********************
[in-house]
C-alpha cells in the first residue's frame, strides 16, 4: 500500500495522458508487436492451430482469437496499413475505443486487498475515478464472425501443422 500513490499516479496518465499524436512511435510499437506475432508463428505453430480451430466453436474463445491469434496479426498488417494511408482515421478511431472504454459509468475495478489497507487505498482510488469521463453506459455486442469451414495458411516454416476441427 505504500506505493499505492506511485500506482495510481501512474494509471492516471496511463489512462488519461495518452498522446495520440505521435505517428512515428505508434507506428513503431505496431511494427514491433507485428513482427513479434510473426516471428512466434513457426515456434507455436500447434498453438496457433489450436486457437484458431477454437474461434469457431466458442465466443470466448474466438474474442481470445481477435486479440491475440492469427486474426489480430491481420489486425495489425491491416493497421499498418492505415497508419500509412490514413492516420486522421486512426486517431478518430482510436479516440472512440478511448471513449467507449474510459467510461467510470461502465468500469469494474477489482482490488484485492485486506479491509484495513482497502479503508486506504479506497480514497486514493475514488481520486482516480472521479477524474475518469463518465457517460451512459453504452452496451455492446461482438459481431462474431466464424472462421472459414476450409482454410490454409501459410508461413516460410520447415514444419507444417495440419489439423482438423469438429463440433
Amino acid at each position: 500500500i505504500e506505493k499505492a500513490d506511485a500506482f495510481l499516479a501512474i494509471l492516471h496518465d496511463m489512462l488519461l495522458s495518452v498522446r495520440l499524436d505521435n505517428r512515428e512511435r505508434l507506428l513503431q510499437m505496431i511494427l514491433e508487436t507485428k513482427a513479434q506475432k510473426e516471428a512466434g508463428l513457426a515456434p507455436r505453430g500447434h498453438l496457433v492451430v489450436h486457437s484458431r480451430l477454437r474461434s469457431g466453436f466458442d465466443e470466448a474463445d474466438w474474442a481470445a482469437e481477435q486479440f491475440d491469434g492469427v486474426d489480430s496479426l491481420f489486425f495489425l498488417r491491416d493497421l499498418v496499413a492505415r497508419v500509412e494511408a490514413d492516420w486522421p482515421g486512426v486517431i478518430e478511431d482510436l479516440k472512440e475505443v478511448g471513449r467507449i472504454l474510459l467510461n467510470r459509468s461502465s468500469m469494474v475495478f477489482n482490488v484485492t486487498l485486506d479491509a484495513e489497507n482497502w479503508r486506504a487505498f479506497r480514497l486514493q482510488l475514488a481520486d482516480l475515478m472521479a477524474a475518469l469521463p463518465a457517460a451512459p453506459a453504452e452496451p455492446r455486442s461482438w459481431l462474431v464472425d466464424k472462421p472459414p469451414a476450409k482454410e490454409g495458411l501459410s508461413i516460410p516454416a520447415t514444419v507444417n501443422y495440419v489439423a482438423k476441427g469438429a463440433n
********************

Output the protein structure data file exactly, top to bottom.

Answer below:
[in-house]
C-alpha cells in the first residue's frame, strides 16, 4: 500500500495522458508487436492451430482469437496499413475505443486487498475515478464472425501443422 500513490499516479496518465499524436512511435510499437506475432508463428505453430480451430466453436474463445491469434496479426498488417494511408482515421478511431472504454459509468475495478489497507487505498482510488469521463453506459455486442469451414495458411516454416476441427 505504500506505493499505492506511485500506482495510481501512474494509471492516471496511463489512462488519461495518452498522446495520440505521435505517428512515428505508434507506428513503431505496431511494427514491433507485428513482427513479434510473426516471428512466434513457426515456434507455436500447434498453438496457433489450436486457437484458431477454437474461434469457431466458442465466443470466448474466438474474442481470445481477435486479440491475440492469427486474426489480430491481420489486425495489425491491416493497421499498418492505415497508419500509412490514413492516420486522421486512426486517431478518430482510436479516440472512440478511448471513449467507449474510459467510461467510470461502465468500469469494474477489482482490488484485492485486506479491509484495513482497502479503508486506504479506497480514497486514493475514488481520486482516480472521479477524474475518469463518465457517460451512459453504452452496451455492446461482438459481431462474431466464424472462421472459414476450409482454410490454409501459410508461413516460410520447415514444419507444417495440419489439423482438423469438429463440433
Amino acid at each position: 500500500i505504500e506505493k499505492a500513490d506511485a500506482f495510481l499516479a501512474i494509471l492516471h496518465d496511463m489512462l488519461l495522458s495518452v498522446r495520440l499524436d505521435n505517428r512515428e512511435r505508434l507506428l513503431q510499437m505496431i511494427l514491433e508487436t507485428k513482427a513479434q506475432k510473426e516471428a512466434g508463428l513457426a515456434p507455436r505453430g500447434h498453438l496457433v492451430v489450436h486457437s484458431r480451430l477454437r474461434s469457431g466453436f466458442d465466443e470466448a474463445d474466438w474474442a481470445a482469437e481477435q486479440f491475440d491469434g492469427v486474426d489480430s496479426l491481420f489486425f495489425l498488417r491491416d493497421l499498418v496499413a492505415r497508419v500509412e494511408a490514413d492516420w486522421p482515421g486512426v486517431i478518430e478511431d482510436l479516440k472512440e475505443v478511448g471513449r467507449i472504454l474510459l467510461n467510470r459509468s461502465s468500469m469494474v475495478f477489482n482490488v484485492t486487498l485486506d479491509a484495513e489497507n482497502w479503508r486506504a487505498f479506497r480514497l486514493q482510488l475514488a481520486d482516480l475515478m472521479a477524474a475518469l469521463p463518465a457517460a451512459p453506459a453504452e452496451p455492446r455486442s461482438w459481431l462474431v464472425d466464424k472462421p472459414p469451414a476450409k482454410e490454409g495458411l501459410s508461413i516460410p516454416a520447415t514444419v507444417n501443422y495440419v489439423a482438423k476441427g469438429a463440433n